Academic journal article Foreign Language Annals

The Utility of Needs Analysis for Nondomain Expert Instructors in Designing Task-Based Spanish for the Professions Curricula

Academic journal article Foreign Language Annals

The Utility of Needs Analysis for Nondomain Expert Instructors in Designing Task-Based Spanish for the Professions Curricula

Article excerpt

Introduction

Across the United States and globally, university language departments have experienced rising student demand for specialized instruction that serves learners' real-world needs in specificprofessional contexts like business and health care (Upton & O'Connor, 2013). To meet this demand, language for specificpurposes (LSP) courses have been increasingly incorporated into existing curricula, particularly English for specific purposes (ESP) courses, and the demand for such specialized language and cultural instruction has steadily grown in a number of more- and less-commonly taught foreign languages as well, most notably Spanish (Long & Uscinski, 2012; Sanchez-Lopez, 2010, 2013).

Whereas the field of ESP has a longstanding tradition of identifying learners' communicative needs to inform curricular design (Basturkmen, 2002; Brown, 2009; Hutchison & Waters, 1987; Hyland, 2009), the subdiscipline of Spanish for specific purposes (SSP) remains largely praxisoriented and lacks a strong research base that is grounded in theory, a gap that Klee (2015) argued is linked to a lack of graduate programs in the United States that prepare faculty to teach and conduct research on LSP/SSP (p. 193). In addition, while course development desirably allows for a certain level of autonomy and collaboration among faculty members (Wang & Zhang, 2014), it also presents real challenges given that most language faculty are not experts in such specialized domains and thus are not likely to know what realworld tasks their students need to be able to accomplish in the target profession. In light of this reality, more theoretically and methodologically sound research in SSP is sorely needed, not only to improve language educators' understanding of and approach to designing LSP courses in general, but also to aid practitioners who increasingly find themselves in the position of designing syllabi, pedagogical materials, and target assessment outcomes for specialized courses.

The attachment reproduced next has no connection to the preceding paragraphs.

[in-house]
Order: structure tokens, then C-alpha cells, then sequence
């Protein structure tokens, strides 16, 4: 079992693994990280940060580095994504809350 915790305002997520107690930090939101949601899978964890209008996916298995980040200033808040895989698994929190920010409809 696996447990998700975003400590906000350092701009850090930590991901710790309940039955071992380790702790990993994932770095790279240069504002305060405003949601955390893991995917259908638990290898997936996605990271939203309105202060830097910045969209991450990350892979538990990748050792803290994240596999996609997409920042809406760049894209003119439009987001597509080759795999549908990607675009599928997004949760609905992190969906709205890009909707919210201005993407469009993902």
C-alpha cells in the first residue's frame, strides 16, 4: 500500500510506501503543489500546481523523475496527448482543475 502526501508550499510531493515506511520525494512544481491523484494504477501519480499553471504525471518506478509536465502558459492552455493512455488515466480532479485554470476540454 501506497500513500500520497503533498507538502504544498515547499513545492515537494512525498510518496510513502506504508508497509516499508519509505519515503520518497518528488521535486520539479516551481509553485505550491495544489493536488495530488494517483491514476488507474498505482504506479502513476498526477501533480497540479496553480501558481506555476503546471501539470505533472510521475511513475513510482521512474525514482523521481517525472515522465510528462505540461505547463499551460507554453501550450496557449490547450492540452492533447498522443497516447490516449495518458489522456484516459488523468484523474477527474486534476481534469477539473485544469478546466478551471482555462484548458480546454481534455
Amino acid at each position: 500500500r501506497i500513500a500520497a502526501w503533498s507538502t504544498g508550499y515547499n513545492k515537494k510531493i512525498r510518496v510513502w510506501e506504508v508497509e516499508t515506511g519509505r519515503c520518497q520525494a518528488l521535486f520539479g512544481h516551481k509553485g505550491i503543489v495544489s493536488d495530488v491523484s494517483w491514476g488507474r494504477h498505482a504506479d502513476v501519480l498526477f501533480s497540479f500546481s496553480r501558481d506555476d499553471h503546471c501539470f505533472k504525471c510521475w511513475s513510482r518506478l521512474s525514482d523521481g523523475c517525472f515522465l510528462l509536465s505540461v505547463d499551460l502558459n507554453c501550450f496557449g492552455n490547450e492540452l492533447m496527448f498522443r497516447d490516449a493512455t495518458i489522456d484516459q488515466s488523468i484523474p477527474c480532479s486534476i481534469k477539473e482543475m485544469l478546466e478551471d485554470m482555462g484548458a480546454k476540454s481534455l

One way to specify the knowledge and skills that students need in order to participate effectively in local and global business contexts is by adopting a task-based language teaching (TBLT) approach to curricular development, instruction, and evaluation (e.g., Long, 1985, 2005a, 2015; Norris, 2009; Van den Branden, 2006; Van den Branden, Bygate, & Norris, 2009). Research that details the steps and outcomes of a task-based needs analysis can serve not only to increase communication between researchers and practitioners but also to refine instructors' understanding of task-based approaches to language teaching beyond what is commonly equated to "communicative activities" (Ogilvie & Dunn, 2010; Zheng & Borg, 2014). While task-based approaches have become more common, particularly in ESP research (e.g., Evans, 2013; Lambert, 2010) and recently in action-research studies looking at individual tasks (e.g., Calvert & Sheen, 2015), a review of studies in the area of SSP reveals few that implemented needs assessment following TBLT principles. The current study reports the results of a small-scale, multiphase needs analysis project in a business Spanish setting that yielded data on the perceived frequency and difficulty of 40 tasks that were suggested by domain experts in a variety of business settings. From these data, a final list of 14 core target tasks were selected and grouped into five core tasks that in turn informed curricular outcome goals and guided course organization and instruction.

Review of Literature

A Task-Based Approach to Needs Analysis

Rather than developing LSP materials around specific texts or text types, taskbased approaches to language teaching advocate for the use of task as the primary unit of organization and analysis in all phases of program building (Long, 1985, 2003, 2005a, 2005b, 2013, 2015; Norris, 2009; Skehan, 1998; Van den Branden, 2006; Van den Branden et al., 2009). It is important to note that the construct of task is compatible with both psycholinguistic and sociocultural perspectives on how adults learn additional languages as each task provides a unit around which to organize lessons and opportunities for language use and learning (Ellis, 2000). …

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